Portia, disguised as a lawyer, gives a speech about mercy in The Merchant of Venice in which she states that the quality of mercy is twice blessed: She says:
It is twice blessed: It blesseth him that gives and him that takes
She notes that the recipient of mercy is blessed. This is understandable. If you are expecting the death sentence, for example, and the state shows mercy and sets you free, you would most likely feel blessed.
However, Portia says that the person who grants mercy is also blessed. This is because mercy is a characteristic of God, and the person who grants it is acting with the spirit and majesty of God. Thus mercy is twice blessed: it blesses the one who gets the merciful treatment and the one who grants it.
Portia goes on to say that the more powerful a person is, the more mercy stands out in him. It stands out, for example, in a king, because a king has tremendous power and could easily behave cruelly. Nevertheless, we admire a king who is merciful because his mercy shows strength of character and empathy: all of us should recognize that when it comes to divine judgment we are in need of mercy rather than justice. We should therefore practice the mercy we hope to receive from God.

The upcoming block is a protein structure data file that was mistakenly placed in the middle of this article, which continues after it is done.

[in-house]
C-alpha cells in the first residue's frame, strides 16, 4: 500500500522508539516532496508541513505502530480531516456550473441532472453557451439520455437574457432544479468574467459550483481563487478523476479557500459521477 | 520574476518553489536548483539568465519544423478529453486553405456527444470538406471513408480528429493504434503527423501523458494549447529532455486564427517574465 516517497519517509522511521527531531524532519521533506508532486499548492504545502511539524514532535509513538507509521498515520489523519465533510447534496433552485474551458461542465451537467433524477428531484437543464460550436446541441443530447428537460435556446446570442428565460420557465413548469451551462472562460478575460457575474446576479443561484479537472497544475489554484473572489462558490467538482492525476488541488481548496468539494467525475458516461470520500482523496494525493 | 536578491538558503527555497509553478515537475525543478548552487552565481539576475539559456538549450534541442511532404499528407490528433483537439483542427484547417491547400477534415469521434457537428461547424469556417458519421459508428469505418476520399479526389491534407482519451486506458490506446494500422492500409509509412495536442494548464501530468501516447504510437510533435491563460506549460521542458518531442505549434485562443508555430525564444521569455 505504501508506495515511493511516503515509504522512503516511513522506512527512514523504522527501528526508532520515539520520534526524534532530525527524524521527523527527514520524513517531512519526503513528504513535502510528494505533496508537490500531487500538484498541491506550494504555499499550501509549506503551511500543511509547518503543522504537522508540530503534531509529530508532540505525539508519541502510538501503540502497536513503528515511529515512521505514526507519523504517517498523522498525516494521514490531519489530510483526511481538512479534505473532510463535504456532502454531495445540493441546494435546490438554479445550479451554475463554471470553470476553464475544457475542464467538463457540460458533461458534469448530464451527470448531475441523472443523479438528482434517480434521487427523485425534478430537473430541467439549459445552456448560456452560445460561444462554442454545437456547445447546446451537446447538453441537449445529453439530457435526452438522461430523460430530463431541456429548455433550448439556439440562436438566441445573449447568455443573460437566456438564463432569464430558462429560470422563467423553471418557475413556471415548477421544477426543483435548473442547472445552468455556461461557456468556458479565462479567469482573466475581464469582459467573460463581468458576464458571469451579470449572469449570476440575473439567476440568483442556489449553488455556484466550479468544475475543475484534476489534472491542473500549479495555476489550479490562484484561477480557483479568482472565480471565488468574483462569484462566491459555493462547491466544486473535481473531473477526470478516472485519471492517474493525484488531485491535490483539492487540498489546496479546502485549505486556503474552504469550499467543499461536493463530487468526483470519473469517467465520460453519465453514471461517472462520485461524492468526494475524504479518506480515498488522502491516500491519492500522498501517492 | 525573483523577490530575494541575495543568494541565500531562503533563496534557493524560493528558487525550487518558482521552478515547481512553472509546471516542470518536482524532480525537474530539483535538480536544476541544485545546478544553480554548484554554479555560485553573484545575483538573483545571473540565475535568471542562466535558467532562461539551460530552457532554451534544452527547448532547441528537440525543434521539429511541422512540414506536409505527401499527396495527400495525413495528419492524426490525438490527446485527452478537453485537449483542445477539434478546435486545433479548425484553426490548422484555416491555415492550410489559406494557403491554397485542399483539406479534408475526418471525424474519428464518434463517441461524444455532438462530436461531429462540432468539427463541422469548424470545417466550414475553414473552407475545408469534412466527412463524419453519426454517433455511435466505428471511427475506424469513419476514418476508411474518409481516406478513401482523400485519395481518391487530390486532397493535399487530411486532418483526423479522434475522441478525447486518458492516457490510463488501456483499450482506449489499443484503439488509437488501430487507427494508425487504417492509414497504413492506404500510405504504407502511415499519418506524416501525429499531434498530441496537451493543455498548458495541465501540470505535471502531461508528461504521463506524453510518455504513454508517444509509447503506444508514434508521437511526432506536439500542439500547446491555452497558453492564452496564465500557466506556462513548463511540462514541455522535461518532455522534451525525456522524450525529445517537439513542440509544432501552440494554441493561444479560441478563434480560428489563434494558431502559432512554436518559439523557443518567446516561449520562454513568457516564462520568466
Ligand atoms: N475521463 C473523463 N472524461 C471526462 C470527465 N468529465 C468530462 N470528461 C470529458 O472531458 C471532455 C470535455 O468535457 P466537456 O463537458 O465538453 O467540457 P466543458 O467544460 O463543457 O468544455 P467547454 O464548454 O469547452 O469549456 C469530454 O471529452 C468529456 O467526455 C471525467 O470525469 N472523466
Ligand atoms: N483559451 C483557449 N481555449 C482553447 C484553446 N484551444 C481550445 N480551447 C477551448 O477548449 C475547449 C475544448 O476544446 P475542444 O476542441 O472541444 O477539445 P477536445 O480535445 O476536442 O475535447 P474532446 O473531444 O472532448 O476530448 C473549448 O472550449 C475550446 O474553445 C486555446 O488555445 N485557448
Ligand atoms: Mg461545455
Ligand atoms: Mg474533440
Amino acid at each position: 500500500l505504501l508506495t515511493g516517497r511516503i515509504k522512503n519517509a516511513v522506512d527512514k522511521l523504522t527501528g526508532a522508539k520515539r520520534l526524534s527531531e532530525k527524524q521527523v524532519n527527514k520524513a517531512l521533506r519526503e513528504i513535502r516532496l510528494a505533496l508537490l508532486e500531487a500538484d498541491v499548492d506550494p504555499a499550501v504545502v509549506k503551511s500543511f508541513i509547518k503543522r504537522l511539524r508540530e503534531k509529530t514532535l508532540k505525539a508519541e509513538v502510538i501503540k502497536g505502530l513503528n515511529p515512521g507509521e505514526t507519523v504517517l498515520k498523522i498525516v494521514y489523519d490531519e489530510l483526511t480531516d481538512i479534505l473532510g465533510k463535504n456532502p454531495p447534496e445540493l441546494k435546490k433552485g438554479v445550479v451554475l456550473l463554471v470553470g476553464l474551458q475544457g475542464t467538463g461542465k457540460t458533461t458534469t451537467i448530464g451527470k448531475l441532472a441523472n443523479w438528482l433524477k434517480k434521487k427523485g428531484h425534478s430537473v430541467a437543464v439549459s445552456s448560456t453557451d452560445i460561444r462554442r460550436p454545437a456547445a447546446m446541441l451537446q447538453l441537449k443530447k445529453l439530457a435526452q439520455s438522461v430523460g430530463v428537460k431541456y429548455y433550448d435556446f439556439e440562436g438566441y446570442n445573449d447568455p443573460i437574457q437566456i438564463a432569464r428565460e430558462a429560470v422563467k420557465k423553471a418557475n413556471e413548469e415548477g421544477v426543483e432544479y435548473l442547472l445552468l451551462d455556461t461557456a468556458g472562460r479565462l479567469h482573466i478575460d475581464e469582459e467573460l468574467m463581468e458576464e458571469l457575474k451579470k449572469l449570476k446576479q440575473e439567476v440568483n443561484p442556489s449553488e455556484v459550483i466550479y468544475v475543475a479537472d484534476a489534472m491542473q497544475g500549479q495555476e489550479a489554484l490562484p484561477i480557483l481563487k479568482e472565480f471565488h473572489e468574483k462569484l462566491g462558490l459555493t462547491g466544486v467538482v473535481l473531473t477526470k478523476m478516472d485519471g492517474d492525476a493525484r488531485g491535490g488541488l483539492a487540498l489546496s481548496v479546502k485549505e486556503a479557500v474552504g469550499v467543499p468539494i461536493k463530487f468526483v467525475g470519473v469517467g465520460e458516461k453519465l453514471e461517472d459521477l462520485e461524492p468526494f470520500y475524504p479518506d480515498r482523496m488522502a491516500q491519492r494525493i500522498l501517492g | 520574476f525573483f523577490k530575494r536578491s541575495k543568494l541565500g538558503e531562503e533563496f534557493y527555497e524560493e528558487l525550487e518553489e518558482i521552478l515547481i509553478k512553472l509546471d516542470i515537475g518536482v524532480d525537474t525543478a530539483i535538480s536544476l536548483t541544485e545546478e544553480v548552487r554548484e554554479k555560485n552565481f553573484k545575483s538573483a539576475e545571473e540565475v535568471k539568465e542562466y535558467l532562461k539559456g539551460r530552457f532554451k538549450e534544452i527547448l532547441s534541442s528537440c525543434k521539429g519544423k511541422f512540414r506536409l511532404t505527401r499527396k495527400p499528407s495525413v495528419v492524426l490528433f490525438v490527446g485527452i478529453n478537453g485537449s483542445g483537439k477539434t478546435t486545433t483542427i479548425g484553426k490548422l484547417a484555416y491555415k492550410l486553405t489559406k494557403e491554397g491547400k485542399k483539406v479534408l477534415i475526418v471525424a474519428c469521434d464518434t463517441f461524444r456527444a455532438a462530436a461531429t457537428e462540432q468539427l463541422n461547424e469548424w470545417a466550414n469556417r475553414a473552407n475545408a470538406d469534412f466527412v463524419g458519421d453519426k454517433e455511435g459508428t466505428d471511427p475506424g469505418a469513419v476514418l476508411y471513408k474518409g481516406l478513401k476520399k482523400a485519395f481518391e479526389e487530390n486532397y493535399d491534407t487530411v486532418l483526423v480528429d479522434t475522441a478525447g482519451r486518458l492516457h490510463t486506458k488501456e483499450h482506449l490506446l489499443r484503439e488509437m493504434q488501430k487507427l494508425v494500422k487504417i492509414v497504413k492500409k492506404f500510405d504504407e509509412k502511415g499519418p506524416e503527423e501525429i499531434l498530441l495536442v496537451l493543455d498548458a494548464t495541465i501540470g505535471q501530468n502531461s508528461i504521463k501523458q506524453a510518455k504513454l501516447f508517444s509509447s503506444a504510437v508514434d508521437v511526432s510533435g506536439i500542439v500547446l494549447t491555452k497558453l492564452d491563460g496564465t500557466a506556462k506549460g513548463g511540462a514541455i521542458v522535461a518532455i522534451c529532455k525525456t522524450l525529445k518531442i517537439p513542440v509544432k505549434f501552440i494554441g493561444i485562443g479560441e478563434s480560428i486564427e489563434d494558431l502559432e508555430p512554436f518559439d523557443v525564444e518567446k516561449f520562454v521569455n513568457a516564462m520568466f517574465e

This is a very Christian speech, yet it appeals to Shylock's vanity in implicitly comparing him to a king as Portia tries to persuade him to be merciful.